Card-by-Yankees Card: The 1977 Topps Set, Cards #488, Lee Mazzilli (Article 93)
by Paul Semendinger
(Continuing a series…)
I always thought it was fun that Bucky Dent (a Yankees heart-throb) was traded for Lee Mazzilli (a Mets heart-throb), even if the Yankees traded Dent and got Mazzilli from the Rangers. Still, the point stood.
I don’t know where I was when I heard that the Yankees traded Bucky Dent for Lee Mazzilli. I only know that it was far from New Jersey where I lived. That summer my family took a road trip, for over a month, to California. We saw everything. It was an amazing experience.
I remember hearing the news (did I see it in a newspaper?) of the trade.
By then Bucky dent was no longer a great Yankee. Mazzilli wasn’t even a Met.
I liked the trade. I had high hopes for Lee Mazzilli in pinstripes.
Here’s a little known fact about my baseball fandom, a story I rarely (if ever) tell.
My baseball fandom, in its infancy, began with the Mets. It was a short-lived affair. I really didn’t know what I was doing.
I remember being eight-years-old. It was the spring of 1977. I’d turn nine over the summer, and by then I was 100% a Yankees fan, but this was early.
I was getting more and more interested in this game they called baseball. I recalled hearing about the Red Sox and the Reds a few years earlier in a “World Series” and a Yankee, Chris Chambliss, who hit a ball out of the Stadium (as I understood it), and the song. “We Are The Champions” playing everywhere. I was curious though I didn’t know much.
I started getting baseball cards, the 1977 set I’m discussing with these essays.
I don’t recall if the cards came before the Mets or the Mets came before the cards, but all of these things, the Mets, the cards, baseball, the Yankees, Lee Mazzilli, Joel Youngblood, Reggie Jackson,. and the rest all assaulted my brain at roughly the same time.
I didn’t stand a chance.
It was a Saturday afternoon. Or a Sunday. It was warm enough for us to be able to use our porch. This “room” had a heater that was used infrequently. I wouldn’t have been allowed to turn it on so the weather must have been warm. I remember Grandma and Grandpa were visiting. I remember that we had their old television set on the porch. I remember turning it on and seeing a baseball game. I decided to watch it.
That’s when it happened. That was the true initial spark.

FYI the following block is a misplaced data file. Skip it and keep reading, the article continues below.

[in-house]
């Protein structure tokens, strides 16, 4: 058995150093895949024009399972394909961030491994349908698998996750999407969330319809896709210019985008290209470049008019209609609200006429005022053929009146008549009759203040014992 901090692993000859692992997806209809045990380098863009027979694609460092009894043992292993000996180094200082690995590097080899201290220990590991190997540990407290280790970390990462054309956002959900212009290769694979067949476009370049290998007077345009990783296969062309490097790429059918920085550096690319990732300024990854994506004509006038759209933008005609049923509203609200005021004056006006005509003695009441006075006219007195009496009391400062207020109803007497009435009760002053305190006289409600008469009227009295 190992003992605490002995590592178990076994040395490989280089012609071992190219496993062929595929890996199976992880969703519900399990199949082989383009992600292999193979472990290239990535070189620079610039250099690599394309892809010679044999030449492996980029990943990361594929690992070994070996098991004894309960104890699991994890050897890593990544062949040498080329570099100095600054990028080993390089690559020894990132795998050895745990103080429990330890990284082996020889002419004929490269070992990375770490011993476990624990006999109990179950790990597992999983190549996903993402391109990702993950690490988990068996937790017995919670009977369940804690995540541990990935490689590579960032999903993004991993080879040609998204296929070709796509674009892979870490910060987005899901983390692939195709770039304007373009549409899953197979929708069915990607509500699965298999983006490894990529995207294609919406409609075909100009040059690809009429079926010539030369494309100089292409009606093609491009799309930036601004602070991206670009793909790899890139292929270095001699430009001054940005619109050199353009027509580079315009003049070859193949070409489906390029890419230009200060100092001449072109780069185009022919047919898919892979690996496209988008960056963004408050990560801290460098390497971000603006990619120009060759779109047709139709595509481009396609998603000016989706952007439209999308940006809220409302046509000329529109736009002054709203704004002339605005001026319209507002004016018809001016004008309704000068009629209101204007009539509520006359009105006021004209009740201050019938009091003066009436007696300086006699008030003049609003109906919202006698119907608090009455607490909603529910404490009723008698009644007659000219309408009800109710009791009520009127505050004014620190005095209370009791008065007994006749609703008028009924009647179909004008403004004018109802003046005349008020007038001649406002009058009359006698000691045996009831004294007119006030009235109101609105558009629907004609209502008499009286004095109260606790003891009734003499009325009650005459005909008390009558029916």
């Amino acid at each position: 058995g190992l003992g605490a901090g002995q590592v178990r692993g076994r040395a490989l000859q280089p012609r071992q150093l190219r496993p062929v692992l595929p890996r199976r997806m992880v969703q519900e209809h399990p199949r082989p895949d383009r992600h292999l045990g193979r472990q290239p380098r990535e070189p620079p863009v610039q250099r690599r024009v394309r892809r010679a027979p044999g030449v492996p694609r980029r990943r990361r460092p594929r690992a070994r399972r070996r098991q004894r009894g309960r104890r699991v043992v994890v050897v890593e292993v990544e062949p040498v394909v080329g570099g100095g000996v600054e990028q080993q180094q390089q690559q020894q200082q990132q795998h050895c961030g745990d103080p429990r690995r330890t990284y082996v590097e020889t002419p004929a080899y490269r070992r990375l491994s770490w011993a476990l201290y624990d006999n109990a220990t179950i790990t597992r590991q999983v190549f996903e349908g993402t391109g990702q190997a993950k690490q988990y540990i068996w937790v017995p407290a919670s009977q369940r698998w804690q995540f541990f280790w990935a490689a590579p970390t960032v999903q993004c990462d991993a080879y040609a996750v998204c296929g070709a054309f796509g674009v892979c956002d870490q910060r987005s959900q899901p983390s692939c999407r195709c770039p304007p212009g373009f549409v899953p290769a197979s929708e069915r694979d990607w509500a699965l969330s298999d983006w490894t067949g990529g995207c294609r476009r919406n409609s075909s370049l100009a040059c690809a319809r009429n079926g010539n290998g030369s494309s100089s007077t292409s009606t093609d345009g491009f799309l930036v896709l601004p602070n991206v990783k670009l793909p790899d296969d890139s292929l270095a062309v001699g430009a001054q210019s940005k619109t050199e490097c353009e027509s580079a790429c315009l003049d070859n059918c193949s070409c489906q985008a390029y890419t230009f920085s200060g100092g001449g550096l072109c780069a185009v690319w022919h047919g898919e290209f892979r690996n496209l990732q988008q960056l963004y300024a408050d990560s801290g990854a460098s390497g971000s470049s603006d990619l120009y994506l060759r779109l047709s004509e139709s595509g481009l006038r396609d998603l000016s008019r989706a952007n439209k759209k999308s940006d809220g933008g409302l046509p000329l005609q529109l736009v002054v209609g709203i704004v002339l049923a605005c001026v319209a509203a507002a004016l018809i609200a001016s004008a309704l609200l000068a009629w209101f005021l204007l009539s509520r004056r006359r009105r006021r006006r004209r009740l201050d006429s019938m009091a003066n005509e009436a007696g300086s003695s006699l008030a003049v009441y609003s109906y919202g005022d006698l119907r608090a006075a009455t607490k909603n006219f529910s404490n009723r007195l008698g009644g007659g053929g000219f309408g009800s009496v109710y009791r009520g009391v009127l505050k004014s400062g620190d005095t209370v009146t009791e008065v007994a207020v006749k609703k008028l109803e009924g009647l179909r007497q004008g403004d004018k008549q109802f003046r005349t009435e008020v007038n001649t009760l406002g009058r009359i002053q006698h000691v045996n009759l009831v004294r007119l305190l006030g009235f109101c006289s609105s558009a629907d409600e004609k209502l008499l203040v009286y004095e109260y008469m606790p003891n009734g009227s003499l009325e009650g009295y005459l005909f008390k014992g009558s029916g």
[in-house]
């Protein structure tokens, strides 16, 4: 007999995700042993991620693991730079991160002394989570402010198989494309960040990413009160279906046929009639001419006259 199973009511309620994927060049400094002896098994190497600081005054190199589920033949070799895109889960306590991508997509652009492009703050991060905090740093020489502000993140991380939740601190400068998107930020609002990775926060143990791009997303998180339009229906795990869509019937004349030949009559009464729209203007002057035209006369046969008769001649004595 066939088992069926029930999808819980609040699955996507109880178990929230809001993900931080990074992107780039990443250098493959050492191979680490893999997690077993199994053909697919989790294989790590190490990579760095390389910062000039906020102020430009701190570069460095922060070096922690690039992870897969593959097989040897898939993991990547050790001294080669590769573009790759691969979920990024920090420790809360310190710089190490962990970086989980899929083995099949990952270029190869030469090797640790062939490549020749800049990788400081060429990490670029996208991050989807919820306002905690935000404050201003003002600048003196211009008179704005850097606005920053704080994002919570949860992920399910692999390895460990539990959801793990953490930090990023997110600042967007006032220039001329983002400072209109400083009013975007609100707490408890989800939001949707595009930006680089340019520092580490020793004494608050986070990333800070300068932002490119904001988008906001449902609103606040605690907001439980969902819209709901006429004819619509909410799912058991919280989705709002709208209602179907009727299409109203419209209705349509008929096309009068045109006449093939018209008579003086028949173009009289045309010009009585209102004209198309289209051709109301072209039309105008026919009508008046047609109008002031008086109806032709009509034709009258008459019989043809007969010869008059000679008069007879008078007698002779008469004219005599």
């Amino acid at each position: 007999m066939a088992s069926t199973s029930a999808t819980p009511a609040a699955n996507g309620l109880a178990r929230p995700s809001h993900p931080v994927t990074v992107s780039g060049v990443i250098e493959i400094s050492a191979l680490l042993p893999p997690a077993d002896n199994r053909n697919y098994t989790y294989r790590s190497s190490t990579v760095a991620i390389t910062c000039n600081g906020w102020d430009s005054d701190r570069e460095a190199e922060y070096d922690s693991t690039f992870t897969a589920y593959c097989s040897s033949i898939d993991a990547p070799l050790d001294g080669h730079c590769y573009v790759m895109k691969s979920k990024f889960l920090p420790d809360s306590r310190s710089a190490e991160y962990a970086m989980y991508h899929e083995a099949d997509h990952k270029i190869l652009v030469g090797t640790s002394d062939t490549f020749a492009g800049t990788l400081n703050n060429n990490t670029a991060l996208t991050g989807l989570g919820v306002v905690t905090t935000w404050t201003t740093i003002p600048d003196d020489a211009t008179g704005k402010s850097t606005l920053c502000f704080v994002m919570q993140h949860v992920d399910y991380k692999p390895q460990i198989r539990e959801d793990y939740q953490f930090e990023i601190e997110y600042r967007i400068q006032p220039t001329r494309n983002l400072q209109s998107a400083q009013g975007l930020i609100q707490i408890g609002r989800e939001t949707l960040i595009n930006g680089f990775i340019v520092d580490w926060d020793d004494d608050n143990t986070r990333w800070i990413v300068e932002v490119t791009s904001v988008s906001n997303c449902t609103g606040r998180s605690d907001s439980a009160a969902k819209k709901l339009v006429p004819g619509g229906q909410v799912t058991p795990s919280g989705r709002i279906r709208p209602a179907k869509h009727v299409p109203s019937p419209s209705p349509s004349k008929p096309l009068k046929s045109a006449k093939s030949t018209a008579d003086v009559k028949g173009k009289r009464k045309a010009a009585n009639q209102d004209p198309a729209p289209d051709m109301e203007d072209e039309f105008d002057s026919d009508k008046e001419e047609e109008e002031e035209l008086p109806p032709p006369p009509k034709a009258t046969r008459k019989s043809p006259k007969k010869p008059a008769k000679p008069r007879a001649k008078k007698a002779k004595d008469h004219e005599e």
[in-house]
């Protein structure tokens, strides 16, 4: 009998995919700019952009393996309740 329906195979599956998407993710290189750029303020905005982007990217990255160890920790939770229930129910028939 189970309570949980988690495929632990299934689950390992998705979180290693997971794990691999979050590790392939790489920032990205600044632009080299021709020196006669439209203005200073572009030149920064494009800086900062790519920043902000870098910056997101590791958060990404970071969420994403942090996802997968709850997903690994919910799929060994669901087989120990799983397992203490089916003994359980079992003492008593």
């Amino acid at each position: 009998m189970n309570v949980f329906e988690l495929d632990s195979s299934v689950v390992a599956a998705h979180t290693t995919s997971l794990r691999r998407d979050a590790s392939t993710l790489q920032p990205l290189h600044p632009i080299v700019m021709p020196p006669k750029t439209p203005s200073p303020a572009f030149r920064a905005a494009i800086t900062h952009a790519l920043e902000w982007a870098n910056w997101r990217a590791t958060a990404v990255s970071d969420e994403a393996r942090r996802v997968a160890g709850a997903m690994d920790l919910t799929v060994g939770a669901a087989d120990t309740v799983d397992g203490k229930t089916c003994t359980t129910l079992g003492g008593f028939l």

I sat on the floor in front of the TV. I must have been watching Channel 9. It was a Mets game. I watched it. I didn’t understand everything. I probably didn’t understand much. I remember the announcer saying, “At the end of five innings (or whatever it was), “…and the Mets one.” I heard this as, “The Mets won.” I thought the game was over. I didn’t understand why they continued to play.
I remember rooting for Lee Mazzilli in that game. And Joel Youngblood. For whatever reason, they became my favorite players.
I watched the entire game. Again, even if I didn’t understand much.
When it was over my mom said, “I can’t believe you watched a whole baseball game.”
I don’t remember much else.
I don’t think I ever watched another Mets game on TV, except if they were in the World Series or playing the Yankees.
But for one day, at least, or maybe a few, I thought of myself as a Mets fan.
“Let’s Go Mets!”
Somewhere as all of the things assaulted my brain in that time, my allegiance shifted to the Yankees. I know that by July, when my birthday came, my Yankees bonafides were firmly established.
Still, I had a soft spot in my heart for the Mets. Always, or at least until 1984 or 1985 when they were a true threat to my Yankees and all of the fair weathered Mets fans came out. By then that soft spot had disappeared.
For a day, or a week, or maybe even a month, I was a Mets fan.
No, it couldn’t have been a month.
*** Lee Mazzilli had such promise. Much of it was unfulfilled.
Mazzili was a Met from 1976 to 1981. In 1979, he was a National League All-Star. He hit .303 that year. He might have hit a home run or stolen a base in that one game I watched because I remember thinking that Mazzilli was a home run hitter and a speedster.
He did steal 20 or more bases four times, but he never hit more than 16 homers in a season.
In 1981, the Mets traded Mazzilli to the Rangers. It ended up being a great deal for the Mets. They got Walt Terrell and Ron Darling for Mazzilli.
In 1982, Mazzilli became a Yankee in the aforementioned trade for Bucky Dent.
As a Yankee, Mazzilli played in 37 games. He hit .266 with 6 homers and 17 runs batted in.
After the season, the Yankees traded Mazzilli to the Pirates for four players who didn’t ever play for the big club. (Well, one did, Tim Burke, but that was only after he was traded away and reacquired years later and was a Yankee for a moment in 1992.)
Mazzilli then played for the Pirates, he went back to the Mets, and finished his career with the Toronto Blue Jays in 1989. It was a substantial career:
He hit 93 homers and stole 197 bases.
Mazzilli’s lifetime batting average was .259.
Lee Mazzilli coached for the Yankees from 2000 to 2003. He also coached in 2006.
He also managed the Baltimore Orioles.
When he was a New York Met, Lee Mazzilli was a darling in New York.
When he was a Yankee, Bucky Dent was as well.
They were once traded for each other, through the Rangers.
I always thought that was fun.